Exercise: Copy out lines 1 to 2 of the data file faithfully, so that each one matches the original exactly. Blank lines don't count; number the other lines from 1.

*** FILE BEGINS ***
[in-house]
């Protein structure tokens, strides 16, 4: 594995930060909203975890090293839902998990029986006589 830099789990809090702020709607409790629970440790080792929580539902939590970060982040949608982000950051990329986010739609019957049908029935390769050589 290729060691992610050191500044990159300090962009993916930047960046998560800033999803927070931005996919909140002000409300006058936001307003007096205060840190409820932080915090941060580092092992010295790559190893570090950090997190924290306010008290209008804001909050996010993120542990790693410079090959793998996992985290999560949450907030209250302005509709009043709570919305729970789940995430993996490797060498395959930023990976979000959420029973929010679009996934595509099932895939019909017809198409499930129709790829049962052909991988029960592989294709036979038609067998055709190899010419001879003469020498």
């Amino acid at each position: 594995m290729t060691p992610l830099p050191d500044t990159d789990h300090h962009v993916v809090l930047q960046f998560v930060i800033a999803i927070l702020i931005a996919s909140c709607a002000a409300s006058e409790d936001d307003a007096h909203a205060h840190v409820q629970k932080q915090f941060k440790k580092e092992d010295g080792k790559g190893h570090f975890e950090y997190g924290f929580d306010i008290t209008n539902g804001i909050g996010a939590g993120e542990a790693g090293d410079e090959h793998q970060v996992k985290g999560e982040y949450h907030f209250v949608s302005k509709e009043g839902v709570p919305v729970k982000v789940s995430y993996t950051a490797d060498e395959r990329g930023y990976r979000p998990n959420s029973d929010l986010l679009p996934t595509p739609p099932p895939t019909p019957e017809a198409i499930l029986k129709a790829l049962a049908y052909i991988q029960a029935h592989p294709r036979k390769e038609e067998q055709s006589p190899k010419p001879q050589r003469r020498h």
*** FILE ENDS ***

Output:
[in-house]
């Protein structure tokens, strides 16, 4: 594995930060909203975890090293839902998990029986006589 830099789990809090702020709607409790629970440790080792929580539902939590970060982040949608982000950051990329986010739609019957049908029935390769050589 290729060691992610050191500044990159300090962009993916930047960046998560800033999803927070931005996919909140002000409300006058936001307003007096205060840190409820932080915090941060580092092992010295790559190893570090950090997190924290306010008290209008804001909050996010993120542990790693410079090959793998996992985290999560949450907030209250302005509709009043709570919305729970789940995430993996490797060498395959930023990976979000959420029973929010679009996934595509099932895939019909017809198409499930129709790829049962052909991988029960592989294709036979038609067998055709190899010419001879003469020498």